My first park activation for the 2nd year anniversary was the Innes National Park, on Friday 27th March 2015. Marija and I had a 315 km drive ahead of us from the Adelaide Hills down to the bottom of the Yorke Peninsula. We initially drove through the bushfire devastated area of the Mount Lofty Ranges ‘Adelaide Hills’. This is the area around Kersbrook which was severely affected by the bushfires back in January 2015, with 30 homes being destroyed. We were very pleased to see a lot of regrowth with the scrub, but there is a long, long way to go.
We continued north on to the little town of Ardrossan on the western side of the Yorke Peninsula. Ardrossan is a beautiful little town of about 1,200 people, which faces the Gulf St Vincent. Prior to arriving there, Marija and I had arranged to meet Adrian VK5FANA at the local cafe. Adrian is a very keen park activator and hunter. I had spoken with Adrian many times on air, but I had never met him in person. So we headed for the ‘Stump Jump Cafe’ in the main street of Ardrossan.
After having a coffee and a morning hotdog, and a chat with Adrian, we had a quick look around Ardrossan. I mentioned the ‘Stump Jump Cafe’ above. I hear you saying now, ‘what a strange name for a cafe’. Well it was named after the stump jump plough. Ardrossan was the home of Clarence Smith’s plough factory where he manufactured the stump jump plough between 1880 to 1935, This South Australian invention was vital in opening mallee country throughout Australia to the plough. Ploughing was difficult using a single furrow plough. These were satisfactory where land had been adequately cleared, but were mallee roots and rocks were found, the ploughs would jump off course. In 1876, Richard Bowyer Smith was ploughing on his farm when one of the bolts on the plough broke. He discovered that it worked much better as it rode over the stumps. This accident produced the concept of the stump jump plough. If you would like some more information on this very unique South Australian invention, have a look at…..
After leaving the town of Ardrossan, we took the quick detour up to the dolomite mine lookout where we enjoyed some great views of Ardrossan and along the coastline. We then hit the road again and continued south down the Yorke Peninsula.
Our next stop was the little inland town of Minlaton which is another very interesting little town on the Yorke Peninsula. Minlaton has a population of about 800 people and is known as the “Barley capital of the world”. Minlaton was the home town of Harry Butler, a World War flying ace, who also flew an air mail run from Adelaide across Gult St Vincent to Minlaton back in 1919. His mail run was the first over-water flight in the Southern Hemisphere. Butler’s Bristol M1C monoplane has been restored and is on display in the town. There is also a wildlife park here which is worth a look, which is exactly what we did, whilst we had morning tea. We also called in to the Minlaton Tourist Information Centre which is located in the old Harvest Corner building, which was originally a fuel and fodder store, and a saddlery. The building later became the district’s main shoe store, and in the 1930’s a cafe and delicatessen.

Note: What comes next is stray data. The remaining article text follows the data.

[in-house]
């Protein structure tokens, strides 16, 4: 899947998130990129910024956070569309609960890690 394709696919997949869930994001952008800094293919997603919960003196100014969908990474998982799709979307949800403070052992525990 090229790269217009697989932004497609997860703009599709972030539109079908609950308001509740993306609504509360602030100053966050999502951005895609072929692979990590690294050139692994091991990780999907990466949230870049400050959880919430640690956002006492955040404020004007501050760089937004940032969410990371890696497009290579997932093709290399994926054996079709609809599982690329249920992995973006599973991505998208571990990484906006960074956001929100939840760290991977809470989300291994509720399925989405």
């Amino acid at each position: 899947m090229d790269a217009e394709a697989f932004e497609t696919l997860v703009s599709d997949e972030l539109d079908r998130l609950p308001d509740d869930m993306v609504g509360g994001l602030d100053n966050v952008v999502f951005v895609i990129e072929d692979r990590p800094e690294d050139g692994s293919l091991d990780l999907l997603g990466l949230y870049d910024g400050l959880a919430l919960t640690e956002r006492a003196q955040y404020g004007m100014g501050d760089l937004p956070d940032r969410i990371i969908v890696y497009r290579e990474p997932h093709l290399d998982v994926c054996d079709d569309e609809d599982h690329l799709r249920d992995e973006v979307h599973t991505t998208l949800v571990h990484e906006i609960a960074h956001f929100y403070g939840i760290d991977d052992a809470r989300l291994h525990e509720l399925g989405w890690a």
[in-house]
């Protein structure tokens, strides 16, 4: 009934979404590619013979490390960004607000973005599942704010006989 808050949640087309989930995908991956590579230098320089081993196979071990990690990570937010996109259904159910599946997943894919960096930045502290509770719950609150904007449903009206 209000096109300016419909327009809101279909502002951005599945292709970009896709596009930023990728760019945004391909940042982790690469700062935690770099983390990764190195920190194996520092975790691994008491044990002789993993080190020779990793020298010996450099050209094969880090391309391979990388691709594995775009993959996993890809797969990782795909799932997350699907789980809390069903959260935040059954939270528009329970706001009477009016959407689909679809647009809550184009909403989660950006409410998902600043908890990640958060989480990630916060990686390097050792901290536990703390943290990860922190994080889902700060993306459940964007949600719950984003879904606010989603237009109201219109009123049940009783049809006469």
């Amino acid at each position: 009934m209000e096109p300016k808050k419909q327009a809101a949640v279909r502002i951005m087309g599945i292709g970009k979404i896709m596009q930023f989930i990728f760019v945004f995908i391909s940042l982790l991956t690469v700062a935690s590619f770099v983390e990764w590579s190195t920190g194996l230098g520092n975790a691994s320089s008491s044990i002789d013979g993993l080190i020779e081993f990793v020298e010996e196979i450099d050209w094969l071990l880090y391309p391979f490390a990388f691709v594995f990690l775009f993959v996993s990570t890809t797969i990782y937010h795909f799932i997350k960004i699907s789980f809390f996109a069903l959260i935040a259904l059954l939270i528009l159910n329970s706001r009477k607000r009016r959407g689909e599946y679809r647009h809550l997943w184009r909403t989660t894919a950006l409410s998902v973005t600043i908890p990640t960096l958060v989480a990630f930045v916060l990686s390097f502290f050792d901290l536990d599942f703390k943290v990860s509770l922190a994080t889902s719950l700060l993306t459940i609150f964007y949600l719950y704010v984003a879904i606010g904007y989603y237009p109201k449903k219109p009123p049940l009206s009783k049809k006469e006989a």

We then headed down to Yorketown, a small town of about 685 people, again with a very interesting history. Yorketown was built on the junction of five roads, and this rather unique junction remains today. Many of the original buildings exist, including the Yorke Hotel built in 1876, and the Melville Hotel built in 1872. Here is how the intersection looks today…..
And here is how the intersection looked at the turn of the century…..
Image courtesy of the State Library South Australia.
After leaving Yorketown, we continued south through the town of Warooka and then on to Marion Bay, which is the gateway to the Innes National Park. Marion Bay is set at the foot of the Yorke Peninsula and has some excellent surf and fishing beaches. It is a very popular tourist destination and its population swells during the holiday periods.
Above:- the lcoation of Innes National Park. Image courtesy of mapcarta.com
We drove into the park and after a short photo stop, we headed for the Innes National Park Tourist Centre, where we needed to collect our accomodation key. Marija and I had visited Innes back in 2013 for the 6 month anniversary of the parks award, and we had fond memories of the park and the visitor centre which had quite a bit to see. However we were saddened to see that the Visitor Centre was closed ‘Until Further Notice’. Now, I normally do not like getting political. But I am going to here. Innes National Park is one of the most popular park in South Australia, with tens of thousands of visitors each year. And the Visitor Centre would not have been cheap to construct. And here it is closed until further notice. My own personal experience with DEWNR is that they are sadly lacking in funds. All I can say is that the South Australian State Government should hang their head in shame.